Poor Dumb Tommy.

(11 am. – promoted by ek hornbeck)

So, in 1995, just out of college, when I was still an actor, I was cast in a production of a play called Spiele ’36 about the two Jewish runners kicked off the 1936 United States Olympic team by American Bund members at the behest of Adolph Hitler (he, Hitler, didn’t want Aryan athletes to be seen bested by those damn Hebrews).

The Jewish runners were replaced at the last minute by African American runners, specifically Jessie Owens, which is how he, Owens, won his fourth gold medal.

But that’s all background to this tale.

The play was a co-production between George Mason University in Fairfax, Virginia and Victory Gardens Theater in Chicago, and in the George Mason production one of the Caucasian members of the team was played by an actor who got the unfortunate but utterly appropriate nickname “Poor Dumb Joey”.

Joey was a tad pathetic, not overly bright, but was hopelessly looking, so I’m sure he’s done fine in life.

But Joey, too, is basically irrelevant to this saga.

The guy who gets the title of this diary was the actor who took Joey’s role in the Chicago production. His name was Tom and he got automatically saddled with “Poor Dumb Tommy”… well… because that’s sort of thing just happens in the theater. Wrong place, wrong time.

Now, Tom was not “poor” or “dumb”, but neither was he overly remarkable other than the fact that he was incredibly nice. But I didn’t think him particularly talented at the time.

I was dead wrong on that last account.


“Poor, dumb Tommy” is a guy named Tom McCarthy and he has turned out to the writer/director of both the Station Agent and the best movie I’ve seen so far on the domestic tension between Americans of European origin and Muslims… The Visitor.

If you haven’t seen the Visitor rent it tonight (and then go out and see Slumdog Millionaire, which is a very different form of brilliant and another diary altogether) because, first, it is splendid, subtle American film making at its very, very best, and second because it captures the rage of both the afflicted (in this case a Muslim couple from Syria/Senegal) and the overwhelmed (an American university professor who gets sucked into their lives).

It gives access to rage without every resorting to violence.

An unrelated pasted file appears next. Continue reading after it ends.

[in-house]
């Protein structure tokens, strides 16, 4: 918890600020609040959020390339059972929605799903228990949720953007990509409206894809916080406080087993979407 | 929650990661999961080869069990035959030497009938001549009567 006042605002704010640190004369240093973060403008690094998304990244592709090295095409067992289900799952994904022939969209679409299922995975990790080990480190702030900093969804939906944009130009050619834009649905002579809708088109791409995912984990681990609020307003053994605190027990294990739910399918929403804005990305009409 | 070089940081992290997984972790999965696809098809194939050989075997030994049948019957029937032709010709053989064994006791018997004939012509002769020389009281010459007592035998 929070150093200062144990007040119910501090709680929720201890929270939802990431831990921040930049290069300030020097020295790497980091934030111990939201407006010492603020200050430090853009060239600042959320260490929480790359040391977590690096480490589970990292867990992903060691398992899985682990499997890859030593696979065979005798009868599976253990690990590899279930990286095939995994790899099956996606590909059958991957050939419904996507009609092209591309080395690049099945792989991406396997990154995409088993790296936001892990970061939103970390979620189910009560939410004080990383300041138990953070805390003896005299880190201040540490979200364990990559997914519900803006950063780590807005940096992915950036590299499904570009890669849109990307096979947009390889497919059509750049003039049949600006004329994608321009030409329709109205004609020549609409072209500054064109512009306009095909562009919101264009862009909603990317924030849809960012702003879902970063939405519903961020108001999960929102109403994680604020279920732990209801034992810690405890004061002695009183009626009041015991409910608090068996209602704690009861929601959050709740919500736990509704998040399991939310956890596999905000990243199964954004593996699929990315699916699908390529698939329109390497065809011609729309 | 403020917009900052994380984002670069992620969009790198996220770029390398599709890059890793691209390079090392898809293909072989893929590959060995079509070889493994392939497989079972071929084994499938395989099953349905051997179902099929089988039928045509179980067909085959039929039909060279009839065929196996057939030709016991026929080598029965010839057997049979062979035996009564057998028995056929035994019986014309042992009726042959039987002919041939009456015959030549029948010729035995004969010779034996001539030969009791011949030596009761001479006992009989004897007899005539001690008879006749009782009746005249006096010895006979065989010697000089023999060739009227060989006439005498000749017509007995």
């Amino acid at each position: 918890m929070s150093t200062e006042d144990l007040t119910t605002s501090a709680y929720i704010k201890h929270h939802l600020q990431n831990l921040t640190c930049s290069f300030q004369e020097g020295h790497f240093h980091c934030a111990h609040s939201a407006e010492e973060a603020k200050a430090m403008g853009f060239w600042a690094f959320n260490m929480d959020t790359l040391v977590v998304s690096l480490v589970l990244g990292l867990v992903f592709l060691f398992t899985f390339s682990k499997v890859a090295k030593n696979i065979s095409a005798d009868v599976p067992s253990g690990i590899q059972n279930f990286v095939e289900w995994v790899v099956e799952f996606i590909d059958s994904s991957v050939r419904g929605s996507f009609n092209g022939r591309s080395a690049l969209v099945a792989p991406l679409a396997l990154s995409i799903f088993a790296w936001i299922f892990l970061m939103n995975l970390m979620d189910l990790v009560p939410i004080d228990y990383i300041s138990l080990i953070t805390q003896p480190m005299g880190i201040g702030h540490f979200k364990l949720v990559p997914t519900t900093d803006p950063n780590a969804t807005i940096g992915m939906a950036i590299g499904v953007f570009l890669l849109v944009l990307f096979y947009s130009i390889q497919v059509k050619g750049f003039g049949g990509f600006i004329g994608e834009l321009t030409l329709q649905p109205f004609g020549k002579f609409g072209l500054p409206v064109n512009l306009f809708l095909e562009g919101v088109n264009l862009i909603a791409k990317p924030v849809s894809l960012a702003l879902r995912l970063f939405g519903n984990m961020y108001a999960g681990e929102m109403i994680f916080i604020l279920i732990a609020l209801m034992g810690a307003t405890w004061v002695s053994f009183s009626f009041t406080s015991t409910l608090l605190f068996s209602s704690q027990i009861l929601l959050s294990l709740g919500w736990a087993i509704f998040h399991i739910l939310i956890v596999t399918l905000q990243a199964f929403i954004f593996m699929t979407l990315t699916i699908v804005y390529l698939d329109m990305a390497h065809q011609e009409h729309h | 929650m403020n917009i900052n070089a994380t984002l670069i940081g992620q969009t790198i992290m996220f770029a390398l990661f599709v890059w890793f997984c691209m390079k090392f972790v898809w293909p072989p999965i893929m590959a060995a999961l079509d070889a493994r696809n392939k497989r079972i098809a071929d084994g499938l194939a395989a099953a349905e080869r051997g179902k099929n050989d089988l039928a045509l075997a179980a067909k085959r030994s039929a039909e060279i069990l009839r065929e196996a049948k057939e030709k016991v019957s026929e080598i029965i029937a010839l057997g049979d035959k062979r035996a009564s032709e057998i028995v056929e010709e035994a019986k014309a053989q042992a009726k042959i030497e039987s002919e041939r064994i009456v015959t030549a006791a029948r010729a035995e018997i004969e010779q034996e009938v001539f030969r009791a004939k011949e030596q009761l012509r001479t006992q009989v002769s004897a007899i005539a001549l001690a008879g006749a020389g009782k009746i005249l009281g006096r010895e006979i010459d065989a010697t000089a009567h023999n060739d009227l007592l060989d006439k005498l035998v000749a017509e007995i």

It gives access to sadness without ever dipping into maudlin tricks.

It brilliantly lays bare the hopelessness, confusion and destruction of a country lived under the subtle oppression of concepts like “homeland security”, “terror threat level” and just the world “terrorist” without even the slightest hint of a scenery-chewing villain.

I say all of this because a) the film affected me deeply and profoundly b) because I’m not a producer on the film and will not financially earn a cent from your rental or ticket purchase and c) because I’ve owed Tom McCarthy an apology for a 18 years and this seems like as good a time to make right by my misdeeds.

Tom, if you happen to read this… “Well done, sir. Well done.”


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  1. …in high school who I sort of gave the nickname “muffy” to.

  2. Ms. ds arrived home earlier this evening with two videos.  Said she, “I got two great videos.  Wanna watch them tonight?”  Said I, “I have to work a little, but I’d like to see them when I get done.”  I then worked a little.  Actually, less than I intended because I got disgusted with working.  And now, a special treat: I get to watch the Visitor.  Right now.  

    • Temmoku on December 5, 2008 at 5:36 am

    do something. I just got back….3 hours later and found your diary here. It was good and worth waiting for. Sorry if I didn’t read you on Kos…..but I bet a lot of other people did. Better late than never…..

  3. I’m not, however, in an area that might be likely to carry such videos, but I will see what I can see.

    Thank you for your recommendations and your expressions of “well, gee, I was wrong.”  😉

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